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Determining Wellington Region’s Population Growth

News Release
15 April 2005

Migration A Key Factor In Determining Wellington Region’s Population Growth

Migration will play a key role in determining the Wellington Region’s population growth over the coming decades according to information released in Regional Demographic Trends.

Regional economic development agency Positively Wellington Business (PWB) produced the publication that draws on research commissioned by the Wellington Regional Strategy. Regional Demographic Trends projects population growth of 0.4% p.a. and a population increase for the region of 30,000 by 2021. Further work in the area of migration flows to the Wellington region has resulted in the latest demographic projections released by Statistics New Zealand suggesting more bullish population growth of 0.5% p.a. increasing the population by 45, 600 between 2001 and 2021.

“Migration and population growth will vitally influence the demand for goods, services and infrastructure in the region,” says PWB’s Chief Executive Philip Lewin. “While population growth does not necessarily equate to economic growth, it will certainly affect the makeup of our regional economy.”

“Strong swings over time in inward and outward migration have reflected the relative attractiveness and availability of jobs in the Wellington region compared to other regions. Sustained net inward migration could make a significant difference to our population growth and is something that the Wellington Regional Strategy will be able to influence, “ says Mr Lewin.

Regional Demographic Trends suggests that within New Zealand the Wellington Region is seen as an increasingly desirable place to live, with net internal migration trending upwards. Internal migration refers to people moving from one part of New Zealand to another. The Wellington Region’s net internal migration increased from –7,287 between 1976 and 1981 to +5,919 between 1996 and 2001. Almost all of the Wellington Region’s internal net migration gain was from people in the 15 – 34 year-old age bracket. However, the external net migration loss was concentrated in the 20 – 29 year –old age bracket. External migration refers to people moving from one country to another.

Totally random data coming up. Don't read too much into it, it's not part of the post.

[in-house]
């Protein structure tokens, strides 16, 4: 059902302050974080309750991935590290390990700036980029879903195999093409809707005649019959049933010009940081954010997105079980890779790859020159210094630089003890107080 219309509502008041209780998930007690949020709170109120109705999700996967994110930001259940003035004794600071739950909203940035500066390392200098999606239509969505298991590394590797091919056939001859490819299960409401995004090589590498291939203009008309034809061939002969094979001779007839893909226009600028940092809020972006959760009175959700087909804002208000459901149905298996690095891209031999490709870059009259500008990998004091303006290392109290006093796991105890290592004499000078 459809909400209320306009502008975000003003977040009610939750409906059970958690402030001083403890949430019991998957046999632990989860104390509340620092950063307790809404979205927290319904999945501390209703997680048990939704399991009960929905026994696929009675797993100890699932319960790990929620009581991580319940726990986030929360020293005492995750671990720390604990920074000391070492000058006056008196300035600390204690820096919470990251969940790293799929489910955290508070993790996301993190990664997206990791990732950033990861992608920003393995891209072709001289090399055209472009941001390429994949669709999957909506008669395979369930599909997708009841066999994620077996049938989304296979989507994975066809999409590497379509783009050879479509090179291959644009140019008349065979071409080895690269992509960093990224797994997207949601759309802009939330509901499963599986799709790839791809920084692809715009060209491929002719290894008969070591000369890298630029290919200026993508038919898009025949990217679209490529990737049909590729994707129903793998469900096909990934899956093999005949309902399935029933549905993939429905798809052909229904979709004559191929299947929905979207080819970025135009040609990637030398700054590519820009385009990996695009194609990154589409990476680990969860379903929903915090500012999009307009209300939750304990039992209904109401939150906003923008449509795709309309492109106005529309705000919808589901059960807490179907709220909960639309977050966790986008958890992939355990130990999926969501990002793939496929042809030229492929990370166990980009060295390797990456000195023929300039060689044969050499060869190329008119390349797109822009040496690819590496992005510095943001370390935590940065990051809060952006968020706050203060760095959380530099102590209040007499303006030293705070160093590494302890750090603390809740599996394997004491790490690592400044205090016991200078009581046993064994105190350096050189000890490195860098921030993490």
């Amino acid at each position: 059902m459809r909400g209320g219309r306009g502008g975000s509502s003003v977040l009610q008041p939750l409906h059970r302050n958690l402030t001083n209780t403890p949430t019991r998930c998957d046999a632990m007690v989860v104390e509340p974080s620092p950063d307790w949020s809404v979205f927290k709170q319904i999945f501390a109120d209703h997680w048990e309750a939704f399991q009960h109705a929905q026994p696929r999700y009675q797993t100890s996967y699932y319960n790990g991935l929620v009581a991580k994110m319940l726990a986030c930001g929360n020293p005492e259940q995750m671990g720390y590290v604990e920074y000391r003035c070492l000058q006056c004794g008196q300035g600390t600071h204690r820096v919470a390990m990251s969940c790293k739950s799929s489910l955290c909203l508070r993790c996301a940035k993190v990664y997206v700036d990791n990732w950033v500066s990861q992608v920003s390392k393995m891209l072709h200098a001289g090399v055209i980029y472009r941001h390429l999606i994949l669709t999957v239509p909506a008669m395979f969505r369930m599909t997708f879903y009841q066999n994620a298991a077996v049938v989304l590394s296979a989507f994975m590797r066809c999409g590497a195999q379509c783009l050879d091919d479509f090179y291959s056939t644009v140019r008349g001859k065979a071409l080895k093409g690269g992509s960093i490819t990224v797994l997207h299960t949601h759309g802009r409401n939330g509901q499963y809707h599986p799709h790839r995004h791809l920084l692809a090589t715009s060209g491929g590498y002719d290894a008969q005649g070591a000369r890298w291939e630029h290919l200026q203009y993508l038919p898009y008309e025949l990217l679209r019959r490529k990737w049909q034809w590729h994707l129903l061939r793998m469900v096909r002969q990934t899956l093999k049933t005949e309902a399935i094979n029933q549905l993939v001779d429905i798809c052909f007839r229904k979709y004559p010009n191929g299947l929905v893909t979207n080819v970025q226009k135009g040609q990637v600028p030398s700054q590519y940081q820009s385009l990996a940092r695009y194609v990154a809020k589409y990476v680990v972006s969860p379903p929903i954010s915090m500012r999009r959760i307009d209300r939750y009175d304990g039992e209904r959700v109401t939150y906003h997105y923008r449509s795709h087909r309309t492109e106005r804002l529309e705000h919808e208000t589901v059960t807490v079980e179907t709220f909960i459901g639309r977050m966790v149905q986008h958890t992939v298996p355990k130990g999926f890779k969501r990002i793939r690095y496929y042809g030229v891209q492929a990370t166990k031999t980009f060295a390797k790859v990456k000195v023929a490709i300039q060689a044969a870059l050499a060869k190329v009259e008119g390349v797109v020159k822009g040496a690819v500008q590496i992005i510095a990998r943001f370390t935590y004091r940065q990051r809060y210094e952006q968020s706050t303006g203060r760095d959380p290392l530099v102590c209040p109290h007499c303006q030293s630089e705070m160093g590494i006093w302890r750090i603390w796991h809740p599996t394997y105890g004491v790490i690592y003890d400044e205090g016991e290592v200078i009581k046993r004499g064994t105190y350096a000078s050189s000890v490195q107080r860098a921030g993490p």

“What this shows us is that while the Wellington Region is a hip place to be if you’re a young New Zealander, large numbers still emigrate overseas,” says Mr Lewin.

Other key findings reported in Regional Demographic Trends include:
- Population growth will not be uniformly distributed around the region under current ‘status quo’ trends. Wellington City and Kapiti Coast are likely to receive significant growth pressures, while static populations or even decline is possible for the other parts of the region.
- Population aging is a powerful force at work within the Wellington region and elsewhere in the developed world. By 2021 the ‘baby boomer’ generation will almost have reached the current retirement age. These trends will influence a range of preferences and service demands, and affect housing and transport patterns.
- Population ageing and changing household formation patterns are linked to decreasing average numbers of persons per household. This trend is likely throughout the Wellington region, creating higher demand for housing that is suitable for fewer persons (i.e. more 1 and 2 bedroom dwellings).
- Most parts of the Wellington region will become more ethnically diverse. Porirua and Hutt City are projected to show strong growth in people with Pacific Island and Maori ethnicity, while Wellington City is likely to have a significantly higher Asian population.

Regional Demographic Trends is based on the report ‘Wellington Study Area: Demographic Trends, Indicative Population and Household Type Projection Scenarios 1981 to 2051’ by Monitoring and Evaluation Research Associates Limited. The Wellington Regional Strategy commissioned this research to gauge the effect of population growth on the region’s future. Further review and evaluation work is under way to better understand migration dynamics as it appears current modelling assumptions may tend to understate growth facing the Wellington Region from this source.

The Wellington Regional Strategy is a joint project of the councils of the Greater Wellington Region in partnership with Positively Wellington Business. Its goal is to build an internationally competitive Wellington Region by developing and implementing a vision and an integrated framework for sustainable growth.

ENDS

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